The literacies within academic service-learning
Aaron, Jennifer Elizabeth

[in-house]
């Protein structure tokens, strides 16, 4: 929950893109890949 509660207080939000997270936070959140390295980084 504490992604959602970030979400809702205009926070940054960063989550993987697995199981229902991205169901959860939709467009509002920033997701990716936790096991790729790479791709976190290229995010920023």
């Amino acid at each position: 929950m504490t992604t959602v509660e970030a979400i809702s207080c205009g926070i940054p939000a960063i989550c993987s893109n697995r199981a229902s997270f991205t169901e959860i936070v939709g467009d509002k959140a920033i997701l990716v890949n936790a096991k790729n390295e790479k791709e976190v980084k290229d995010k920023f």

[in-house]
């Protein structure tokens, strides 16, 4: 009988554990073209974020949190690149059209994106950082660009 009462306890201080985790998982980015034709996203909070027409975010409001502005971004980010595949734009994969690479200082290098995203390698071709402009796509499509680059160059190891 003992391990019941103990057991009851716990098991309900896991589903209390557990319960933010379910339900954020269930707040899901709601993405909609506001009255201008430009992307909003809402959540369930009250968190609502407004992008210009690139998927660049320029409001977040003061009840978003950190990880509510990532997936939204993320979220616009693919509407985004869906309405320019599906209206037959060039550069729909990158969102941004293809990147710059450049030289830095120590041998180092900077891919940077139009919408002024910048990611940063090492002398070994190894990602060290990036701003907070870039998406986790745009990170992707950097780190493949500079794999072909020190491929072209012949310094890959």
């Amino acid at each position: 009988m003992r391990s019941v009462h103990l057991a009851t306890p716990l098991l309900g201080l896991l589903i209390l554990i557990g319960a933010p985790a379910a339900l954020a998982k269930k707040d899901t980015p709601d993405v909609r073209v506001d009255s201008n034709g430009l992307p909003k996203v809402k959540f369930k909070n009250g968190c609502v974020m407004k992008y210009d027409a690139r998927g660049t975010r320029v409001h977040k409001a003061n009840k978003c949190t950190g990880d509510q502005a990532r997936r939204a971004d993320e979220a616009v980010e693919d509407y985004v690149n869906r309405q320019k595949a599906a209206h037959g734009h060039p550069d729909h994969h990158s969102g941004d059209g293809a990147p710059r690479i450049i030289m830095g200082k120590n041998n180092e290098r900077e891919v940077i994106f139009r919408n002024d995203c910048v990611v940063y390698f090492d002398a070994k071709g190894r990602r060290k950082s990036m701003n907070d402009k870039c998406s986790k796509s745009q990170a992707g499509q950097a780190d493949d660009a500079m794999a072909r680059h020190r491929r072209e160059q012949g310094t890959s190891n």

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As the mandates in education and demands placed on teachers increase, it is important that educators continue to utilize ways to teach children that encourage opening up our understanding of what learning means. Academic service-learning is one way of doing just that, by providing students the opportunity to take a critical look at their community and work with its members to identify and address a need. One key piece of this critical look, as clearly defined in the National and Community Service Act (1990), is “structured time for students to think, talk, or write about what they did or observed”—all important aspects of literacy. This study focuses in on what literacy learning looked like within an academic service-learning setting, where third grade learners were expected to question and reflect on the objectives being learned, rather than blindly learning said objectives for “the test.” Using a Freireian critical lens to focus qualitatively on nine literacy events in a third grade classroom engaged in an academic service-learning project, this study sought to answer: (a) What does it mean to take a critical inquiry stance on academic service-learning? What are the possibilities? The limitations? The challenges? (b) What are some of the ways that students use literacy—as critical readers, writers, speakers, thinkers, questioners, and reflectors—when they are asked to make connections across the curriculum, their individual lives, and the community in which they are participants? (c) What did I learn about myself as a teacher and the practice of guiding the academic service-learning processes with young children?; and (d) What are the implications of doing academic service-learning?